Tuesday, October 25, 2005

 

Ir HaEmuna Update

A few weeks ago I posted a very uplifting report from a friend who had been in the Ir HaEmunah Refugee Camp. Here's her latest report, which tells of a very different situation. You may distribute this; just please attribute.

Dear Everyone,

After the first couple of e-mails I sent out about the Jews fromGush Katif whose homes were taken from them and about the Atzmona transitcamp at Ir HaEmuna, I felt an update was in order, so here it is.

Not Such Good News

Over a month ago, I wrote to many of my friends in Israel and the US about the Ir HaEmuna (near Netivot) transit camp for those whose Gush Katif homes were taken from them and destroyed. My daughter and her family and friends from the late lamented Atzmona live there. No, make that “exist” there. I returned from my second visit to the camp a couple of weeks later depressed. The upbeat feeling I had after my first visit was gone, and I felt I had to send another mass e-mail and correct the erroneous impression I may have given. But I didn’t write, both because of the hopelessness I now found, and because I felt I needed to spend a longer timethere and speak to more people.

I’ve now spent more time at Ir HaEmuna, but probably still can’tgive as panoramic a description as I’d like to, the needs of children and grandchildren being what they are. But I’ll try. It would be wonderful if some of you could pay a visit yourselves and add to these impressions of mine…or better yet, show them to be unnecessarily bleak.

* The uncertainty that people feel is a killer. Is their government for them or against them, or simply indifferent? Will the lives and the homes they lost, or an approximation thereof, ever be restored to them? When, and where, and with whom? At a cost they can allow themselves? How well will they and their children recover from the terrible psychological scarring inflicted on them?

* The living conditions are impossible. Basically, there are 3 types of dwellings at Ir HaEmuna.

First, there are individual family tents within an enormous cement-floored and partially-roofed industrial space. It turns out these tents are enormously expensive, so most of them have been dismantledand the families relocated to….

Second, the caravans surrounding the original space. (These cost little or nothing, because they’re in such bad repair that they’re everybody else’s rejects.) My daughter, her husband and threechildren are considered a small family, so they’ve been allotted half acaravan. They have two tiny rooms with a toilet, a shower, and a kitchenette with a sink. They’re lucky, because there’s also….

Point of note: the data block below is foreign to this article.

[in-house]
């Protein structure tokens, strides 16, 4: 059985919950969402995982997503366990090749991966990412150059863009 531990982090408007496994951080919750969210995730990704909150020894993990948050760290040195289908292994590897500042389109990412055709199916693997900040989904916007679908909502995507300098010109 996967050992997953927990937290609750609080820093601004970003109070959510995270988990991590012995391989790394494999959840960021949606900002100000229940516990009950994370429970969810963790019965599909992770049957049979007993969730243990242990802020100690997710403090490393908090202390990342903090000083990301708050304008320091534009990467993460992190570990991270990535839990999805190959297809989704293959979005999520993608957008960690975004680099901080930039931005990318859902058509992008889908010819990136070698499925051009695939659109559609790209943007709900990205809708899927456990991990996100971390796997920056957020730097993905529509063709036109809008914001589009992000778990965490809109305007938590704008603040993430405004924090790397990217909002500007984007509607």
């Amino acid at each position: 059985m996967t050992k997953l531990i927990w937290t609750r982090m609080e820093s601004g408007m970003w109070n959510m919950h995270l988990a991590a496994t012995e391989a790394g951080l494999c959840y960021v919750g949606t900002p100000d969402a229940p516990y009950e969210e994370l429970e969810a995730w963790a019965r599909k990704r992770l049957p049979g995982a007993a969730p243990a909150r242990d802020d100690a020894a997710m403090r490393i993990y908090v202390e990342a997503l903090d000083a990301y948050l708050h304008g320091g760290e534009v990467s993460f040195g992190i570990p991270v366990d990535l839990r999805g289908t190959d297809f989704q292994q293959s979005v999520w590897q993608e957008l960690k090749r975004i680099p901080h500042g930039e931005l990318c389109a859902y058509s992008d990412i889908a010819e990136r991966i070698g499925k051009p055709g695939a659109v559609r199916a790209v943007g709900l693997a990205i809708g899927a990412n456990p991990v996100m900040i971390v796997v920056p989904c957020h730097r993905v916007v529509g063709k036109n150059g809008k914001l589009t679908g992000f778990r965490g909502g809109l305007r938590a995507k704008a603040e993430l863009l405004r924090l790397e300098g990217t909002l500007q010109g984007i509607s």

Third, the“meguronim”. These are basically four-walled caravans that can be turnedinto as many “rooms” as the family can come up with drapes to divide them. No toilet, no shower, no water. There are public toilets and showers, most of whose doors haven’t broken yet, but it’s quite a distance to walk to these, and if it’s in the middle of the night, it’s cold. My niece’sdaughter yanked on a window curtain and part of the ceiling fell down. This after heavy rains a couple of days ago, when a couple of the dwellings facing the wrong direction got soaked through, with much damage caused.

A word about privacy: especially in the individual family tents, there is none. People have to develop the skills of a cat burglar and the speech habits of a spy to keep private things private and to avoid disturbing neighbors.

Oh yes, and food: mass-produced food is not to everyone’staste. One woman I spoke with said she and her family have been a lot happier since they decided “only Ima’s home cooking from now on.” Another woman, who made no such decision, is afraid she’s forgetting how to cook. Needless to say, both kids and grown-ups are going to town on carbs and fats. Diet clubs should be picking up lots of new clients.

* A month ago one woman said something that’s been haunting me. Referring to the children, she used the word “hefker”. She called out to one group of kids to get down off the roof, and they ignored her. A couple of minutes later, she warned a group of toddlers to come away from the road. No sooner did she round two up than two others appeared in harm’s way a few meters further down. These children, whom I’d always known to be obedient and respectful, saw their parents, rabbis, and teachers rendered impotent when they were torn from their homes. Why should they acknowledge their authority now? My own three little grandchildren look to me like little wild animals. When their lives return to normal—whenever?—can this damagebe undone?